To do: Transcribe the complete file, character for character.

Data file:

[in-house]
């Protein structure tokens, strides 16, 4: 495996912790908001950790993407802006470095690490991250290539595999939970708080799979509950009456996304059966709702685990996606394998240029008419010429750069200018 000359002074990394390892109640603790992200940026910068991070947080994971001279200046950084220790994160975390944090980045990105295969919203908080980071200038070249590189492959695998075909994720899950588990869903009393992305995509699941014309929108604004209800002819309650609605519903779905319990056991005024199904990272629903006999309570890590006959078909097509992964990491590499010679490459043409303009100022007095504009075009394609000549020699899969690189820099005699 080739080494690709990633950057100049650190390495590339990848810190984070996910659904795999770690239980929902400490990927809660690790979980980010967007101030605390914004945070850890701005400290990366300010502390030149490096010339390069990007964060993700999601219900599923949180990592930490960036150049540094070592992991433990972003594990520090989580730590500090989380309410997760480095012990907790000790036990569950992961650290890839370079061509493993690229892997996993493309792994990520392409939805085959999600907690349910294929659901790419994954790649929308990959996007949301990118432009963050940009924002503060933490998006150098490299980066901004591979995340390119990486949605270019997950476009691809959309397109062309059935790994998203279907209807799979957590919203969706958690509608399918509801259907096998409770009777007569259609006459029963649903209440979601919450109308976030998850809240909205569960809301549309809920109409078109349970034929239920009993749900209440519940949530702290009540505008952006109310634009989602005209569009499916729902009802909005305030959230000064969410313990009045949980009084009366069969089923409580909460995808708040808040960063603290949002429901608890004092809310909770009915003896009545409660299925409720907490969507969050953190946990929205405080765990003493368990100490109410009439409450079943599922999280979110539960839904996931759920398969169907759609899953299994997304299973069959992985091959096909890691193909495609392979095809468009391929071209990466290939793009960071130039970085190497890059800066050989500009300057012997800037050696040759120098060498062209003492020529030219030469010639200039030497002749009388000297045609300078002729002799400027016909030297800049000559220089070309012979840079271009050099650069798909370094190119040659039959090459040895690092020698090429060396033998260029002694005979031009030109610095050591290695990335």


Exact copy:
[in-house]
């Protein structure tokens, strides 16, 4: 495996912790908001950790993407802006470095690490991250290539595999939970708080799979509950009456996304059966709702685990996606394998240029008419010429750069200018 000359002074990394390892109640603790992200940026910068991070947080994971001279200046950084220790994160975390944090980045990105295969919203908080980071200038070249590189492959695998075909994720899950588990869903009393992305995509699941014309929108604004209800002819309650609605519903779905319990056991005024199904990272629903006999309570890590006959078909097509992964990491590499010679490459043409303009100022007095504009075009394609000549020699899969690189820099005699 080739080494690709990633950057100049650190390495590339990848810190984070996910659904795999770690239980929902400490990927809660690790979980980010967007101030605390914004945070850890701005400290990366300010502390030149490096010339390069990007964060993700999601219900599923949180990592930490960036150049540094070592992991433990972003594990520090989580730590500090989380309410997760480095012990907790000790036990569950992961650290890839370079061509493993690229892997996993493309792994990520392409939805085959999600907690349910294929659901790419994954790649929308990959996007949301990118432009963050940009924002503060933490998006150098490299980066901004591979995340390119990486949605270019997950476009691809959309397109062309059935790994998203279907209807799979957590919203969706958690509608399918509801259907096998409770009777007569259609006459029963649903209440979601919450109308976030998850809240909205569960809301549309809920109409078109349970034929239920009993749900209440519940949530702290009540505008952006109310634009989602005209569009499916729902009802909005305030959230000064969410313990009045949980009084009366069969089923409580909460995808708040808040960063603290949002429901608890004092809310909770009915003896009545409660299925409720907490969507969050953190946990929205405080765990003493368990100490109410009439409450079943599922999280979110539960839904996931759920398969169907759609899953299994997304299973069959992985091959096909890691193909495609392979095809468009391929071209990466290939793009960071130039970085190497890059800066050989500009300057012997800037050696040759120098060498062209003492020529030219030469010639200039030497002749009388000297045609300078002729002799400027016909030297800049000559220089070309012979840079271009050099650069798909370094190119040659039959090459040895690092020698090429060396033998260029002694005979031009030109610095050591290695990335």